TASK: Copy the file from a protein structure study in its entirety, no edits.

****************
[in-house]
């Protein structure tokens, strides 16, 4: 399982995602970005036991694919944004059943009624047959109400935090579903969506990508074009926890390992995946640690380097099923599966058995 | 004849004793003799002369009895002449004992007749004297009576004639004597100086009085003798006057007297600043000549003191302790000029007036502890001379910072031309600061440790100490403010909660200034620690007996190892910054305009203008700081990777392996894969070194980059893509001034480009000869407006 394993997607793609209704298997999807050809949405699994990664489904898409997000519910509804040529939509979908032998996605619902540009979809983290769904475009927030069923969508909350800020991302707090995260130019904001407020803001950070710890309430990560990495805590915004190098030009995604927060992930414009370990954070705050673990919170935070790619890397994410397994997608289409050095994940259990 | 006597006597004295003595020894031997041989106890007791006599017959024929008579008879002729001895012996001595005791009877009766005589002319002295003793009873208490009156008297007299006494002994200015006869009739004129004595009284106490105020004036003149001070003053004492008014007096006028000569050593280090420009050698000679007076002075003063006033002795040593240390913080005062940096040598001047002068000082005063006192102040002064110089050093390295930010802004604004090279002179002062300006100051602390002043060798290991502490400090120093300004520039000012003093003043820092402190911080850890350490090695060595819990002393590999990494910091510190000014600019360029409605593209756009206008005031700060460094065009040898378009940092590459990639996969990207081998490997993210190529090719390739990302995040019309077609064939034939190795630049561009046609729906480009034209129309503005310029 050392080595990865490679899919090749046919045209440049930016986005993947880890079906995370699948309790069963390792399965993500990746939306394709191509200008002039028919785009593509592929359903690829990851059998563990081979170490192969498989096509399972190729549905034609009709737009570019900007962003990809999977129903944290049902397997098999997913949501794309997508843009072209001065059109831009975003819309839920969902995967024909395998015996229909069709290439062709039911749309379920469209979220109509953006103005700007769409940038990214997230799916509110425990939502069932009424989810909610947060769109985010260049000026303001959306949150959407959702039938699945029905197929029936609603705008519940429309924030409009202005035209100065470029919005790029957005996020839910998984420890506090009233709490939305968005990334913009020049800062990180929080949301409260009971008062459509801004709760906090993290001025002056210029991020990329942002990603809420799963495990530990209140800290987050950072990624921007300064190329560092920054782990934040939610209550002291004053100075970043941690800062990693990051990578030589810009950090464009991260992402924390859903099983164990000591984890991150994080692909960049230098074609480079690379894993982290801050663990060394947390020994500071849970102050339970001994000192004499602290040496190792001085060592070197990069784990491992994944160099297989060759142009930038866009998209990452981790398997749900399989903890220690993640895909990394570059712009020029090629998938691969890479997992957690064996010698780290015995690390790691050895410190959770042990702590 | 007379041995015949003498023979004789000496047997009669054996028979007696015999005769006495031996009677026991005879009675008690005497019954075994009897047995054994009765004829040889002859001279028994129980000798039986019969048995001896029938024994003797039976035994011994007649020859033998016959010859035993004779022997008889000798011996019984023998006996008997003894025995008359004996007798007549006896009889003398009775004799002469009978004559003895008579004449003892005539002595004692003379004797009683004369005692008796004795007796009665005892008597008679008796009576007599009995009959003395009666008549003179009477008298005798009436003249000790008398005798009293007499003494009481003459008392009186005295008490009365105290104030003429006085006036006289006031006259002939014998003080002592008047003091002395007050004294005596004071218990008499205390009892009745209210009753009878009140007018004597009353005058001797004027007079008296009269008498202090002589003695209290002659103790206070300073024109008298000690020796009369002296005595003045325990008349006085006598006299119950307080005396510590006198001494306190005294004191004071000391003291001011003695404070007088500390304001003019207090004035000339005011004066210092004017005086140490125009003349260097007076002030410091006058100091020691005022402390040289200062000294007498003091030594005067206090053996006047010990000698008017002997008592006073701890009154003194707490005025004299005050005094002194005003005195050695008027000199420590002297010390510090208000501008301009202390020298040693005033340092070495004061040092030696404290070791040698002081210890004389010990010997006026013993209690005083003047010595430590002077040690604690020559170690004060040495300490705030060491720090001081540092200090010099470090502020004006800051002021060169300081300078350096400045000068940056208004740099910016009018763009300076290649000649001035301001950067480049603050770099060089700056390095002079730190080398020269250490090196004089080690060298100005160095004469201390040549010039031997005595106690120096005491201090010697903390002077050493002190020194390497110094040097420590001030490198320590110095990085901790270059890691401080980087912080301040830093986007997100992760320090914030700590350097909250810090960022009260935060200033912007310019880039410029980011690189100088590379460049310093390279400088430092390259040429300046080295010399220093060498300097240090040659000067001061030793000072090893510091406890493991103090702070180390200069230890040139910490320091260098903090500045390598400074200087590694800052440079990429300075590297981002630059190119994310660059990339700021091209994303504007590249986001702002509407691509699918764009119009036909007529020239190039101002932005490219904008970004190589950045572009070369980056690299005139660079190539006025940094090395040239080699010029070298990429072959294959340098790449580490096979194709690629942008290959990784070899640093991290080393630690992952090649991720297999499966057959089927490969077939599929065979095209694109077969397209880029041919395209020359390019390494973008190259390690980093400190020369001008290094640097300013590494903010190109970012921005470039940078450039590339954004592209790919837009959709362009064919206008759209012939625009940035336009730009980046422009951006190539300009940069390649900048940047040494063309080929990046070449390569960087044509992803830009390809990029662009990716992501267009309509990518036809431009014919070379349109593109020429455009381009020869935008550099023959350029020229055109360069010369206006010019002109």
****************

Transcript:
[in-house]
């Protein structure tokens, strides 16, 4: 399982995602970005036991694919944004059943009624047959109400935090579903969506990508074009926890390992995946640690380097099923599966058995 | 004849004793003799002369009895002449004992007749004297009576004639004597100086009085003798006057007297600043000549003191302790000029007036502890001379910072031309600061440790100490403010909660200034620690007996190892910054305009203008700081990777392996894969070194980059893509001034480009000869407006 394993997607793609209704298997999807050809949405699994990664489904898409997000519910509804040529939509979908032998996605619902540009979809983290769904475009927030069923969508909350800020991302707090995260130019904001407020803001950070710890309430990560990495805590915004190098030009995604927060992930414009370990954070705050673990919170935070790619890397994410397994997608289409050095994940259990 | 006597006597004295003595020894031997041989106890007791006599017959024929008579008879002729001895012996001595005791009877009766005589002319002295003793009873208490009156008297007299006494002994200015006869009739004129004595009284106490105020004036003149001070003053004492008014007096006028000569050593280090420009050698000679007076002075003063006033002795040593240390913080005062940096040598001047002068000082005063006192102040002064110089050093390295930010802004604004090279002179002062300006100051602390002043060798290991502490400090120093300004520039000012003093003043820092402190911080850890350490090695060595819990002393590999990494910091510190000014600019360029409605593209756009206008005031700060460094065009040898378009940092590459990639996969990207081998490997993210190529090719390739990302995040019309077609064939034939190795630049561009046609729906480009034209129309503005310029 050392080595990865490679899919090749046919045209440049930016986005993947880890079906995370699948309790069963390792399965993500990746939306394709191509200008002039028919785009593509592929359903690829990851059998563990081979170490192969498989096509399972190729549905034609009709737009570019900007962003990809999977129903944290049902397997098999997913949501794309997508843009072209001065059109831009975003819309839920969902995967024909395998015996229909069709290439062709039911749309379920469209979220109509953006103005700007769409940038990214997230799916509110425990939502069932009424989810909610947060769109985010260049000026303001959306949150959407959702039938699945029905197929029936609603705008519940429309924030409009202005035209100065470029919005790029957005996020839910998984420890506090009233709490939305968005990334913009020049800062990180929080949301409260009971008062459509801004709760906090993290001025002056210029991020990329942002990603809420799963495990530990209140800290987050950072990624921007300064190329560092920054782990934040939610209550002291004053100075970043941690800062990693990051990578030589810009950090464009991260992402924390859903099983164990000591984890991150994080692909960049230098074609480079690379894993982290801050663990060394947390020994500071849970102050339970001994000192004499602290040496190792001085060592070197990069784990491992994944160099297989060759142009930038866009998209990452981790398997749900399989903890220690993640895909990394570059712009020029090629998938691969890479997992957690064996010698780290015995690390790691050895410190959770042990702590 | 007379041995015949003498023979004789000496047997009669054996028979007696015999005769006495031996009677026991005879009675008690005497019954075994009897047995054994009765004829040889002859001279028994129980000798039986019969048995001896029938024994003797039976035994011994007649020859033998016959010859035993004779022997008889000798011996019984023998006996008997003894025995008359004996007798007549006896009889003398009775004799002469009978004559003895008579004449003892005539002595004692003379004797009683004369005692008796004795007796009665005892008597008679008796009576007599009995009959003395009666008549003179009477008298005798009436003249000790008398005798009293007499003494009481003459008392009186005295008490009365105290104030003429006085006036006289006031006259002939014998003080002592008047003091002395007050004294005596004071218990008499205390009892009745209210009753009878009140007018004597009353005058001797004027007079008296009269008498202090002589003695209290002659103790206070300073024109008298000690020796009369002296005595003045325990008349006085006598006299119950307080005396510590006198001494306190005294004191004071000391003291001011003695404070007088500390304001003019207090004035000339005011004066210092004017005086140490125009003349260097007076002030410091006058100091020691005022402390040289200062000294007498003091030594005067206090053996006047010990000698008017002997008592006073701890009154003194707490005025004299005050005094002194005003005195050695008027000199420590002297010390510090208000501008301009202390020298040693005033340092070495004061040092030696404290070791040698002081210890004389010990010997006026013993209690005083003047010595430590002077040690604690020559170690004060040495300490705030060491720090001081540092200090010099470090502020004006800051002021060169300081300078350096400045000068940056208004740099910016009018763009300076290649000649001035301001950067480049603050770099060089700056390095002079730190080398020269250490090196004089080690060298100005160095004469201390040549010039031997005595106690120096005491201090010697903390002077050493002190020194390497110094040097420590001030490198320590110095990085901790270059890691401080980087912080301040830093986007997100992760320090914030700590350097909250810090960022009260935060200033912007310019880039410029980011690189100088590379460049310093390279400088430092390259040429300046080295010399220093060498300097240090040659000067001061030793000072090893510091406890493991103090702070180390200069230890040139910490320091260098903090500045390598400074200087590694800052440079990429300075590297981002630059190119994310660059990339700021091209994303504007590249986001702002509407691509699918764009119009036909007529020239190039101002932005490219904008970004190589950045572009070369980056690299005139660079190539006025940094090395040239080699010029070298990429072959294959340098790449580490096979194709690629942008290959990784070899640093991290080393630690992952090649991720297999499966057959089927490969077939599929065979095209694109077969397209880029041919395209020359390019390494973008190259390690980093400190020369001008290094640097300013590494903010190109970012921005470039940078450039590339954004592209790919837009959709362009064919206008759209012939625009940035336009730009980046422009951006190539300009940069390649900048940047040494063309080929990046070449390569960087044509992803830009390809990029662009990716992501267009309509990518036809431009014919070379349109593109020429455009381009020869935008550099023959350029020229055109360069010369206006010019002109």